Of course, intellectually, I do know a great deal about the atrocities suffered, and those still being suffered, by African Americans. However, just a couple of days ago, after reading a heart-wrenching social media post from a Black Baha’i, Mr. Van Gilmer, his words really toppled down my illusions. 

In the case of African Americans, for centuries, they have been treated as unworthy of living, without equal value to all other human beings. How can these beautiful souls possibly feel happy in life when all around them, they experience the real, everyday reminders of that horrible injustice and inequality? 

I feel ashamed of not truly understanding the differences between what we are encouraged to think about ourselves and the people of African descent — who Baha’u’llah, the prophet and founder of the Baha’i Faith, compared to “the pupil of the eye.” In this letter to Robert Turner, the first African American Baha’i, Abdu’l-Baha, the son and successor of Baha’u’llah, wrote:

O thou who art pure in heart, sanctified in spirit, peerless in character, beauteous in face! Thy photograph hath been received revealing thy physical frame in the utmost grace and the best appearance. Thou art dark in countenance and bright in character. Thou art like unto the pupil of the eye which is dark in colour, yet it is the fount of light and the revealer of the contingent world.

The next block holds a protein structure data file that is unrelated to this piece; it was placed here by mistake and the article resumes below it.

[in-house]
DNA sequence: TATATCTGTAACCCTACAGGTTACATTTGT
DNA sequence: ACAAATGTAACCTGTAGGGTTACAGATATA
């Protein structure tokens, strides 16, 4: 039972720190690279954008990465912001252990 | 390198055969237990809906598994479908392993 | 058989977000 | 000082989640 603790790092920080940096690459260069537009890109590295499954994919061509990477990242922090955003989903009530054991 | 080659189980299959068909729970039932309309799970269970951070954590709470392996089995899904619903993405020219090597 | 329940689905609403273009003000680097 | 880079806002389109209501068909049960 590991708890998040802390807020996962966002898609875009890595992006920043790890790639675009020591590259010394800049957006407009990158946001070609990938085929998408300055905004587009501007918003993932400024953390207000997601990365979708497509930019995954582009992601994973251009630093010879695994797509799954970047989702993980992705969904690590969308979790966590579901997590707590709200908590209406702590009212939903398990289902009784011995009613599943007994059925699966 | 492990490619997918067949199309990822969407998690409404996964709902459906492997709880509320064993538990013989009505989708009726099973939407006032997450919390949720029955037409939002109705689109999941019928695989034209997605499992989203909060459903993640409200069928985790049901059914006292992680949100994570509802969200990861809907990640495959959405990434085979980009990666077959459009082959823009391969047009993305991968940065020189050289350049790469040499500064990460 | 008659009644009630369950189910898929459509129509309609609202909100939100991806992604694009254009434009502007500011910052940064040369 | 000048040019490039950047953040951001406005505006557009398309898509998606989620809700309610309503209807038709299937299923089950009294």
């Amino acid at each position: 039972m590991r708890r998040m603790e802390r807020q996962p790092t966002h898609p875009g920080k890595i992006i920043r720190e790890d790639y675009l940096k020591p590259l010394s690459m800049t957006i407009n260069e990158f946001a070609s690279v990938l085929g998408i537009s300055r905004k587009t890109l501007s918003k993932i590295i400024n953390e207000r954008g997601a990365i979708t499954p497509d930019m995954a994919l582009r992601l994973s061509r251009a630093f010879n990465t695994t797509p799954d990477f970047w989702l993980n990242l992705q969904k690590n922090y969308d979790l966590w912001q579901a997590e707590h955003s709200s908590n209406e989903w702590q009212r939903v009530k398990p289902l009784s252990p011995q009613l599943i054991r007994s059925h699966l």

RELATED: Considering Class Prejudice – and Abolishing It

So, now that I’ve begun to better apprehend these truths, what am I supposed to do about racism for the rest of my short and ever-shortening life? I can do a few things. I want to be very cognizant of my thoughts and my attitudes. I want to see clearly as soon as I become aware of my own unfairness. This is a difficult challenge, yet one I know is achievable. I know I can do it by remaining honest with myself, by confronting my own inner prejudices, and by not judging people negatively based on my past experiences. In other words, I want to stop myself from reacting emotionally or judgmentally without conducting my own independent search for truth — one of the most important Baha’i principles.

I am so grateful to Van Gilmer, who has spent the majority of his life trying to bring this sort of understanding to the hearts and minds of the rest of us. Thank you, Van. In your work eradicating racism, you’ve been successful in awakening at least one person — me.